Friday, January 21, 2011

Impulse Control: The Purpose of Yesterday's Video


“The Marshmallow Experiment demonstrates the importance of teaching our children impulse control.” (soarstudyskills.com)

“In the 1960s, psychologist Walter Mischel conducted the famous Marshmallow Temptation Study among four-year-olds. In this experiment, Mischel presented each child with a marshmallow.

He then told the child that he or she could either eat the marshmallow immediately, or wait and get an additional marshmallow as a reward.
As anticipated, some children yielded to the temptation and some others withstood it. Walter Mischel followed the progress of these children, monitored their school records, and surveyed and interviewed their teachers and parents until the students reached age 18.” (Bankokpost.com)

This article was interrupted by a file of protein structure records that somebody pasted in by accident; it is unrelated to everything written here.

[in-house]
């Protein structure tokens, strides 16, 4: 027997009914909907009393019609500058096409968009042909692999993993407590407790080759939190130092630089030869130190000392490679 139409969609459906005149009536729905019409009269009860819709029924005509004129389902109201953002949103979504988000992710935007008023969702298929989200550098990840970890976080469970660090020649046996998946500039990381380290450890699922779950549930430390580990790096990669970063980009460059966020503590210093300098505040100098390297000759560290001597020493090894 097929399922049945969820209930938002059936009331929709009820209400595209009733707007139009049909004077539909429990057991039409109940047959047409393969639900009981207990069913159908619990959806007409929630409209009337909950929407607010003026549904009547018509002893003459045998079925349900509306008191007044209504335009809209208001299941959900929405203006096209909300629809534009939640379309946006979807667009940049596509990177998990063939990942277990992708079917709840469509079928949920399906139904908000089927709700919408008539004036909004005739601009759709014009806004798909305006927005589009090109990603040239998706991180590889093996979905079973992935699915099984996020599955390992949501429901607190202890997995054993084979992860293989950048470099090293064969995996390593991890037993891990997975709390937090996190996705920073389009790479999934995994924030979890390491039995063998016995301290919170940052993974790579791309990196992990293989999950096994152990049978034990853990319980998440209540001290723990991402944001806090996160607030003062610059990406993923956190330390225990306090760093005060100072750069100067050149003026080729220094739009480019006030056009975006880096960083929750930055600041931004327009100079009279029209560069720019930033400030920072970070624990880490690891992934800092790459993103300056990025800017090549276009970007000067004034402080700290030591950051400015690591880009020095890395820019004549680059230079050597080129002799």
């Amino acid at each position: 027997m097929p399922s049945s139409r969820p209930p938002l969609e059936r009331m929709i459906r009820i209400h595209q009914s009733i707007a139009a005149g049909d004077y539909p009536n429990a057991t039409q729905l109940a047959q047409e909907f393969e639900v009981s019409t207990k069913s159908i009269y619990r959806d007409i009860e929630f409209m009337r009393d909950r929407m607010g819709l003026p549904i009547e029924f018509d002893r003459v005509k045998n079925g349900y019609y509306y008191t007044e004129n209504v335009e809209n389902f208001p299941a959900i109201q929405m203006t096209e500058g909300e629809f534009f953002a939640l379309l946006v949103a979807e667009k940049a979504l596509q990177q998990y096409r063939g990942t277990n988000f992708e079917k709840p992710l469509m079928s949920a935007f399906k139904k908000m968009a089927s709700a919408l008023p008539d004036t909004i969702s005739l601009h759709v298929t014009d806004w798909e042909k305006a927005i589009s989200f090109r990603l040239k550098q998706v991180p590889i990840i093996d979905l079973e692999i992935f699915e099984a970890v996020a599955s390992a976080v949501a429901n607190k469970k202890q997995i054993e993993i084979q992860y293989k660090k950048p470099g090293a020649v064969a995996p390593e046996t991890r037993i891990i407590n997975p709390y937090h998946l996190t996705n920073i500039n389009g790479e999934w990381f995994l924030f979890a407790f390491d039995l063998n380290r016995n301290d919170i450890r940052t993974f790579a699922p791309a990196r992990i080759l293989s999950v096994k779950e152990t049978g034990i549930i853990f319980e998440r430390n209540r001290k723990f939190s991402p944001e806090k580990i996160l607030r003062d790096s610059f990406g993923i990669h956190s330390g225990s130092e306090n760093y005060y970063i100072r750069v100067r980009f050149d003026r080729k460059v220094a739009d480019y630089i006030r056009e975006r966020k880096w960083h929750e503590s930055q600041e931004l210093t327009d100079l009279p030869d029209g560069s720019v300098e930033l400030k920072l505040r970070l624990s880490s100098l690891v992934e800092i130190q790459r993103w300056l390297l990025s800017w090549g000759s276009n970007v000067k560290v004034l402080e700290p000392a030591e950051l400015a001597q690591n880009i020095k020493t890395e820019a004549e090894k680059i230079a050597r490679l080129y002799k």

“While a few children would eat the marshmallow immediately, of the over 600 who took part in the experiment, one third could defer gratification long enough to get the second marshmallow.[5] The experiment confirmed the hypothesis that age does determine the development of deferred gratification.”(Wikipedia.com)

“In a follow-up study (Shoda, Mischel, & Peake, 1990), children were tested at 18 years of age and comparisons were made between the third of the children who grabbed the marshmallow (the "impulsive") and the third who delayed gratification in order to receive the enhanced reward ("impulse controlled").” (econlog.econlib.org)

“The child who could wait fifteen minutes had an S.A.T. score that was, on average, two hundred and ten points higher than that of the kid who could wait only thirty seconds.” (newyorker.com/reporting/2009/05/18/090518fa)

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